> and if you get same results either way maybe it doesn't matter which
> technique you use.  I'd be a bit worried about parsing the result of
> query.toString() because you aren't guaranteed to get back, in text,
> what you put in.
>
> My way seems better to me, but then it would.  If you prefer your way
> I won't argue with you.
>
>
> --
> Ian.
>
>
> On Fri, Aug 3, 2012 at 5:57 PM, Bill Chesky <Bill.Chesky@learninga-z.com>
> wrote:
>>
>> Ian,
>>
>> I gave this method a try, at least the way I understood your suggestion.
>> E.g. to search for the phrase "cells combine" I built up a string like:
>>
>> title:"cells combine" description:"cells combine" text:"cells combine"
>>
>> then I passed that to the queryParser.parse() method (where queryParser is
>> an instance of QueryParser constructed using SnowballAnalyzer) and added
>> the result as a MUST clause in my final BooleanQuery.
>>
>> When I print the resulting query out as a string I get:
>>
>> +(title:"cell combin" description:"cell combin" keywords:"cell combin")
>>
>> So it looks like the SnowballAnalyzer is doing some stemming for me.  But
>> this is the exact same result I'd get doing it the way I described in my
>> original email.  I just built the unanalyzed string on my own rather than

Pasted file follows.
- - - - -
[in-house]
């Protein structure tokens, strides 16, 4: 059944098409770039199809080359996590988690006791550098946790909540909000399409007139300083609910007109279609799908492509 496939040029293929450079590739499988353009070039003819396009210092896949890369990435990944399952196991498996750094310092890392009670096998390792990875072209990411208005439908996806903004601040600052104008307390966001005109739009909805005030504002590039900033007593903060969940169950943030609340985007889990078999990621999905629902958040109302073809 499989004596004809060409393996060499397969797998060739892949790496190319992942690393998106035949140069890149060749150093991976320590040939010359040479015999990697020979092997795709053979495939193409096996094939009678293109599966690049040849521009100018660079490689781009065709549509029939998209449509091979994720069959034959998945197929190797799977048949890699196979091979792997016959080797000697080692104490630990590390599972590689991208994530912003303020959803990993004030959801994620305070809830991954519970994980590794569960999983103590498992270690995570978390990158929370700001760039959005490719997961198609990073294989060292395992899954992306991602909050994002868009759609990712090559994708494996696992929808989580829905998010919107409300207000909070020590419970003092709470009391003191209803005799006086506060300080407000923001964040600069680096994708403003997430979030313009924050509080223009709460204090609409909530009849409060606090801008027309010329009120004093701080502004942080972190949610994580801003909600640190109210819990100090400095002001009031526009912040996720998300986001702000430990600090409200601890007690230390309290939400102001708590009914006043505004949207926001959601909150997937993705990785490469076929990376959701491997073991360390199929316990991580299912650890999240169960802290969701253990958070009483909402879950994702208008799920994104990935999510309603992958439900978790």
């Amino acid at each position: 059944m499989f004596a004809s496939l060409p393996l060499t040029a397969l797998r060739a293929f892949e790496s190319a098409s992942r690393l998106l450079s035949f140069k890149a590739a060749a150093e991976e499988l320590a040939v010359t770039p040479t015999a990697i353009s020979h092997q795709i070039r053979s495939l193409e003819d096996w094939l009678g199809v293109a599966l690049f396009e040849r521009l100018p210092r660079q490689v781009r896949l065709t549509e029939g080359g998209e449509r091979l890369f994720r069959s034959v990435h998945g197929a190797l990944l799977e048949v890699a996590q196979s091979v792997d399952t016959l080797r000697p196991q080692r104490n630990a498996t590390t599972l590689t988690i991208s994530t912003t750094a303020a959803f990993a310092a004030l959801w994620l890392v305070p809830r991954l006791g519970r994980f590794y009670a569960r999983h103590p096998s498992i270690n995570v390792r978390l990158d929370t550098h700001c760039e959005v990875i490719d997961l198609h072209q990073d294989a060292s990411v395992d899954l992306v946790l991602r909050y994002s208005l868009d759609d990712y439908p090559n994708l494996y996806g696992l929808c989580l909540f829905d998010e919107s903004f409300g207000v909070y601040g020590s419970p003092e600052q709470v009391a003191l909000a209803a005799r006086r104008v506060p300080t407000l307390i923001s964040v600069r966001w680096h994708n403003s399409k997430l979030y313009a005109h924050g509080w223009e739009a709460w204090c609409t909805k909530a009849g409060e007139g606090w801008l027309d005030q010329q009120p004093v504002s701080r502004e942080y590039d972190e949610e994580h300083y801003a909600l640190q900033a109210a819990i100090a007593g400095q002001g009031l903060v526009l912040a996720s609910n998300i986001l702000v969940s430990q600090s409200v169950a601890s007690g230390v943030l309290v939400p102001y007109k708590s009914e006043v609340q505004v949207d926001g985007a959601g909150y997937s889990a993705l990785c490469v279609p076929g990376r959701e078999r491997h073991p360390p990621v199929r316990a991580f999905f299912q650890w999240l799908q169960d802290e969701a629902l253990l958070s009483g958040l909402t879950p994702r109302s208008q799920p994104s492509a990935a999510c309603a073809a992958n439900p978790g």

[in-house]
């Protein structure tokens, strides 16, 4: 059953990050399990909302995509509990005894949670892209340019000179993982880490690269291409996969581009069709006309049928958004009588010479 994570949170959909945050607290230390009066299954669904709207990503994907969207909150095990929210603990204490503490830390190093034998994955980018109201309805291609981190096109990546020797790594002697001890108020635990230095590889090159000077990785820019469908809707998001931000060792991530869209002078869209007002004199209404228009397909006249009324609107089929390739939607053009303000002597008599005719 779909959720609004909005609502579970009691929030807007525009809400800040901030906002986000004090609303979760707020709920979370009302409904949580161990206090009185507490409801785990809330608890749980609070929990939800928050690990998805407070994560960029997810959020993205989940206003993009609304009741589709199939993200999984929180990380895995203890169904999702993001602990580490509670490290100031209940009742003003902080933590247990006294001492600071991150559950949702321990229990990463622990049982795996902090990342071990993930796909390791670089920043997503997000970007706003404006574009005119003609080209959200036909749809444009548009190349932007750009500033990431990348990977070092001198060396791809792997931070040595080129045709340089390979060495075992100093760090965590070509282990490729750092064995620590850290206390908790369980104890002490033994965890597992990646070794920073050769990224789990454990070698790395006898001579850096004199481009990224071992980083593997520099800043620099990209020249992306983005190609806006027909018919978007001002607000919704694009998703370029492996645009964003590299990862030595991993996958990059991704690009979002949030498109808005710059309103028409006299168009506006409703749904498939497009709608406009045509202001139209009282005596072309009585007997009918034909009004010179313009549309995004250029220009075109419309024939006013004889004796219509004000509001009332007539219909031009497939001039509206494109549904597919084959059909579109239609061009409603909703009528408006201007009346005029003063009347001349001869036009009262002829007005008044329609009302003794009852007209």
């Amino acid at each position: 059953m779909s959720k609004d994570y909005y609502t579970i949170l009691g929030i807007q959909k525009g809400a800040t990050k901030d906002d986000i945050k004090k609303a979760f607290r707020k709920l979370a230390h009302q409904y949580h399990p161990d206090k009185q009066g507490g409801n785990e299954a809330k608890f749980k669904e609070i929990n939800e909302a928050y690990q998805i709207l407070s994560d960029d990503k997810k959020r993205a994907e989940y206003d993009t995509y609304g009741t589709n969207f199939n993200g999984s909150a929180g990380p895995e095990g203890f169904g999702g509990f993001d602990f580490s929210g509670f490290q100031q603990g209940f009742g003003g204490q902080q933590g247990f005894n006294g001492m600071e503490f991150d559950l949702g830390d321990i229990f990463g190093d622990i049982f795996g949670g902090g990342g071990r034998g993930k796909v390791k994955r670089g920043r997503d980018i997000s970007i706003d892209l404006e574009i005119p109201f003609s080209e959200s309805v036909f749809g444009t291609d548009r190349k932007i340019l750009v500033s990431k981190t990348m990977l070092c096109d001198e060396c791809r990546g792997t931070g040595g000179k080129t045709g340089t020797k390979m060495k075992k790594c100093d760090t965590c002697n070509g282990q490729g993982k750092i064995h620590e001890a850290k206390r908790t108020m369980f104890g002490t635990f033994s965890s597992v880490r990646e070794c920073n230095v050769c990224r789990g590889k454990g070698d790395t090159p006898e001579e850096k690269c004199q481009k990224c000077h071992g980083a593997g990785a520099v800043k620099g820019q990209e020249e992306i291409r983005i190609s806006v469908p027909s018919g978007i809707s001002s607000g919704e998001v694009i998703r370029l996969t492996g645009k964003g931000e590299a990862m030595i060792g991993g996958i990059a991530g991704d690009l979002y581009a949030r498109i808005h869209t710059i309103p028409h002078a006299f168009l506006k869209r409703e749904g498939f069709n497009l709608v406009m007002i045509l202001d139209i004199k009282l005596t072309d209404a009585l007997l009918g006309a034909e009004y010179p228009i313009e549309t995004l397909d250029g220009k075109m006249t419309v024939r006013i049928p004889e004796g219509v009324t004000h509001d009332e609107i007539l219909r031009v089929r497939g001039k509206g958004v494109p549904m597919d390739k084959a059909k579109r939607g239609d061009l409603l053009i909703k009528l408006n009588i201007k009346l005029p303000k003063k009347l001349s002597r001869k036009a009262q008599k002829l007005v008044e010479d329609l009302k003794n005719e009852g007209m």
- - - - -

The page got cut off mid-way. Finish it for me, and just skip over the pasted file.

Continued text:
>> using the various query classes like PhraseQuery, etc.
>>
>> So I don't see the advantage to doing it this way over the original
>> method.  I just don't know if the original way I described is wrong or
>> will give me bad results.
>>
>> thanks for the help,
>>
>> Bill
>>
>> -----Original Message-----
>> From: Ian Lea [mailto:ian.lea@gmail.com]
>> Sent: Friday, August 03, 2012 9:32 AM
>> To: java-user@lucene.apache.org
>> Subject: Re: Analyzer on query question
>>
>> You can add parsed queries to a BooleanQuery.  Would that help in this
>> case?
>>
>> SnowballAnalyzer sba = whatever();
>> QueryParser qp = new QueryParser(..., sba);
>> Query q1 = qp.parse("some snowball string");
>> Query q2 = qp.parse("some other snowball string");
>>
>> BooleanQuery bq = new BooleanQuery();
>> bq.add(q1, ...);
>> bq.add(q2, ...);
>> bq.add(loads of other stuff);
>>
>>
>> --
>> ian.
>>
>>
>> On Fri, Aug 3, 2012 at 2:19 PM, Bill Chesky <Bill.Chesky@learninga-z.com>
>> wrote:
>>>
>>> Thanks Simon,
>>>
>>> Unfortunately, I'm using Lucene 3.0.1 and CharTermAttribute doesn't seem
>>> to have been introduced until 3.1.0.  Similarly my version of Lucene does
>>> not have a BooleanQuery.addClause(BooleanClause) method.  Maybe you meant
>>> BooleanQuery.add(BooleanClause).
>>
>>
>>>
>>> In any case, most of what you're doing there, I'm just not familiar with.
>>> Seems very low level.  I've never had to use TokenStreams to build a
>>> query before and I'm not really sure what is going on there.  Also, I
>>> don't know what PositionIncrementAttribute is or how it would be used to
>>> create a PhraseQuery.   The way I'm currently creating PhraseQuerys is
>>> very straightforward and intuitive.  E.g. to search for the term "foo
>>> bar" I'd build the query like this:
>>>
>>>                                                 PhraseQuery phraseQuery =
>>> new PhraseQuery();
>>>                                                 phraseQuery.add(new